Much To-Do About Nothing.

Solomon was the richest man in the land.  This, according to Ecclesiastes 2, is a list of his possessions:  Houses, vineyards, gardens, parks, slaves, herds, flocks, silver, gold, singers, and concubines.

He really had it all.  He said, “…whatever my eyes desired I did not keep from them.  I kept my heart from no pleasure.”

I had the unusual experience in my career to work for a man who was very “Solomonesque”.  He was a member of the Young Presidents Organization.  (A group of CEO’s with above a certain number of employees and above a certain minimum gross annual sales.  To be a member, you had to achieve all of this before the age of 45.)

He was an impressive fellow, tall and handsome, with all of the trappings of the elite.  Once, when I was a guest in his home, he told me about some of the trim in the house.  The bar was from an actual bar in Ireland.  It was disassembled, shipped to the US, and re-assembled in his home.  Not exactly Ikea.  The woodwork was from a castle somewhere in Europe.  The marble floors…imported from Italy.  Even the grass was a special type not usually found in that part of the country.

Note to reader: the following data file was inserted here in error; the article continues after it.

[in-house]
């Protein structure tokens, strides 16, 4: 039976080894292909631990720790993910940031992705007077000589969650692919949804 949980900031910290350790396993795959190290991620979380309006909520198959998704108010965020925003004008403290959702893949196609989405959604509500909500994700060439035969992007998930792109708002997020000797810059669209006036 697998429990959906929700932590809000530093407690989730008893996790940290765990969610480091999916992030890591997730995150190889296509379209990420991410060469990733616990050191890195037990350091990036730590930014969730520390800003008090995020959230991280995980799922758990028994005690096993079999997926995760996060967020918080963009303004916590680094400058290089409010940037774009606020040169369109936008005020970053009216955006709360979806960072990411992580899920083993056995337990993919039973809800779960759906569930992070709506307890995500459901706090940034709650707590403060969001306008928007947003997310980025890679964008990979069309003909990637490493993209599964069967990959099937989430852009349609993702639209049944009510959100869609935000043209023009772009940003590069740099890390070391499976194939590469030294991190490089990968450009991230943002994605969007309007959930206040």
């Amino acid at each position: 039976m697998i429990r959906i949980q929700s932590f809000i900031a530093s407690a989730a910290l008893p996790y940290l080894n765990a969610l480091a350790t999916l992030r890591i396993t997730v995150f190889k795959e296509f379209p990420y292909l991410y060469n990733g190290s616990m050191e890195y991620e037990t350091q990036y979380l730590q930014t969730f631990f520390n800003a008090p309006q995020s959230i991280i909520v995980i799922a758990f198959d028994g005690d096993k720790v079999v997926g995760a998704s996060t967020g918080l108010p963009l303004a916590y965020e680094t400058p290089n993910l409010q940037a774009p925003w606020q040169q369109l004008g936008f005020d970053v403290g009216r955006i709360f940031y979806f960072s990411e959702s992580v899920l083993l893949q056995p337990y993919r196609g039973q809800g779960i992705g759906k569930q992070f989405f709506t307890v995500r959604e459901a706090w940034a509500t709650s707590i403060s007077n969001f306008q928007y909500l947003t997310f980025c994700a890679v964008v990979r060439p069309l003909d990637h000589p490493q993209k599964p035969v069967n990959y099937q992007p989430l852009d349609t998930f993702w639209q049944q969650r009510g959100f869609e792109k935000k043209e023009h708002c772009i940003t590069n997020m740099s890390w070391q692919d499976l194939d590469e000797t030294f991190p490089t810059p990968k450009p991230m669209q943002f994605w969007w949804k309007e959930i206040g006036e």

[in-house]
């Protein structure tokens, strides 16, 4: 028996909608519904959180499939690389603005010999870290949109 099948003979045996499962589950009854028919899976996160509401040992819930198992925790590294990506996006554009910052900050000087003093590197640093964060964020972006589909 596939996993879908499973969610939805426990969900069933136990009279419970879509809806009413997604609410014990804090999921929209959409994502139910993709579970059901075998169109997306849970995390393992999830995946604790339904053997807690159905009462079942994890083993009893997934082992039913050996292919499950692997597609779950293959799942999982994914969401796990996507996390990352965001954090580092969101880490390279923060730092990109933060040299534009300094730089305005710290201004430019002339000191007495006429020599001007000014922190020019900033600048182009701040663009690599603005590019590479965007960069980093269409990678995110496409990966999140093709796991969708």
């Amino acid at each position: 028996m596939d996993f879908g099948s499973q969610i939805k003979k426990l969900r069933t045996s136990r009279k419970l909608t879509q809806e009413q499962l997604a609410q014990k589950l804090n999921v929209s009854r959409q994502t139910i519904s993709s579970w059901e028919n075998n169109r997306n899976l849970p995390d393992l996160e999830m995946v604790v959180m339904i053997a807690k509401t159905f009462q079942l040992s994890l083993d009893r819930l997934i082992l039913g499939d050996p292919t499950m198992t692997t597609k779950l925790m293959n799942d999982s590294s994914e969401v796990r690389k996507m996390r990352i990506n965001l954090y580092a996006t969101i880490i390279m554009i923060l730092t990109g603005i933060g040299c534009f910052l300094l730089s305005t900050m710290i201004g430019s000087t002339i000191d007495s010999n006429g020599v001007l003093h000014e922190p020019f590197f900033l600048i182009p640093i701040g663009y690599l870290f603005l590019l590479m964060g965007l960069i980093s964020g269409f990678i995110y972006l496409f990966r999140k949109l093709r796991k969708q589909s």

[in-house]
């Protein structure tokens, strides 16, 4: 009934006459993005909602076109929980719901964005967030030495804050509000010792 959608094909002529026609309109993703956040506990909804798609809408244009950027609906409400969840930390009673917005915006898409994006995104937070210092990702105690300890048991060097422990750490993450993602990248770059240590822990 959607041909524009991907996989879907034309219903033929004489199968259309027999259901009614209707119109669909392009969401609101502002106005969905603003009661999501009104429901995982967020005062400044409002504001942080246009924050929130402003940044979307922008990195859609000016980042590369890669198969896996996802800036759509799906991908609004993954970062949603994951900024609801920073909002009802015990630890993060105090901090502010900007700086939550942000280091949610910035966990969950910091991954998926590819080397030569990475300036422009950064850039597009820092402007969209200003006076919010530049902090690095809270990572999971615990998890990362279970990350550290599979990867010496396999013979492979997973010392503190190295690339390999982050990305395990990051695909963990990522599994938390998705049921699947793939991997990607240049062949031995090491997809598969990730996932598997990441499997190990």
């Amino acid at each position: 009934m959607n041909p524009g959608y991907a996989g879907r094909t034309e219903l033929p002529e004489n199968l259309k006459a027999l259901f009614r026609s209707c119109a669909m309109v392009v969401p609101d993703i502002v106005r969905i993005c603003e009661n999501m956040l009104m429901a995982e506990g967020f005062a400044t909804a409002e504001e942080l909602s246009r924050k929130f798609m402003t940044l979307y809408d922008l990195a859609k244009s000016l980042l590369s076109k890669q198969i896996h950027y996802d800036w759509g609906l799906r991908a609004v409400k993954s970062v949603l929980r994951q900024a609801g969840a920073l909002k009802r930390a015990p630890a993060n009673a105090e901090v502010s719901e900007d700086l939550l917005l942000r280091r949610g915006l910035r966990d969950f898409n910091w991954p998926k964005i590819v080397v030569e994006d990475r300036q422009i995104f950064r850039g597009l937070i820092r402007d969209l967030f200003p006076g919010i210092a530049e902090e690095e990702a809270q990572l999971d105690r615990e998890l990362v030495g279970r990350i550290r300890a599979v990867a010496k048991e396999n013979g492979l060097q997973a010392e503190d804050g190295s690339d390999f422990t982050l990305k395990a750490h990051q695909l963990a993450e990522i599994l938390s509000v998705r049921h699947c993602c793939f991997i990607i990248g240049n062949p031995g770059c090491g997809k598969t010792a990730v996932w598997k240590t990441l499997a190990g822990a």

He traveled in a corporate jet with his initials on the tail.  On route in the jet, the fare was filet minion, lobster and Dom Perignon. He made his own schedule, never hampered by waiting for a commercial air liner. He drove up to the airplane in his Mercedes, an employee appeared to load the luggage into the plane, and away he went.  

He drove German and Italian cars not even available in the US at that time. 

He dined at the best restaurants and was greeted by name. 

I must confess, I was a bit envious but felt I was on track to achieve the same…And then it happened.  His wife caught him in an affair and divorced him.  And it occurred to me that he couldn’t be happy with all the possessions and all of the privilege and all of the power.  He was ever on the search for more.

But as I looked at everything I had worked so hard to accomplish, it was all so meaningless—like chasing the wind. There was nothing really worthwhile anywhere.
— Ecclesiastes 2:11

I never became a CEO, never owned a private jet, never lived in a 10,000 square foot house.  But God has blessed me with contentment beyond that ever achieved by the rich young CEO. 

Lord, help me to appreciate that things that really matter.  That you that you searched and found me and that I accepted your call.  Thank you for the assurance of an eternity with you.  Help me to be a beacon my lost family members and friends that they might find what I have found…peace.

Bill Pryor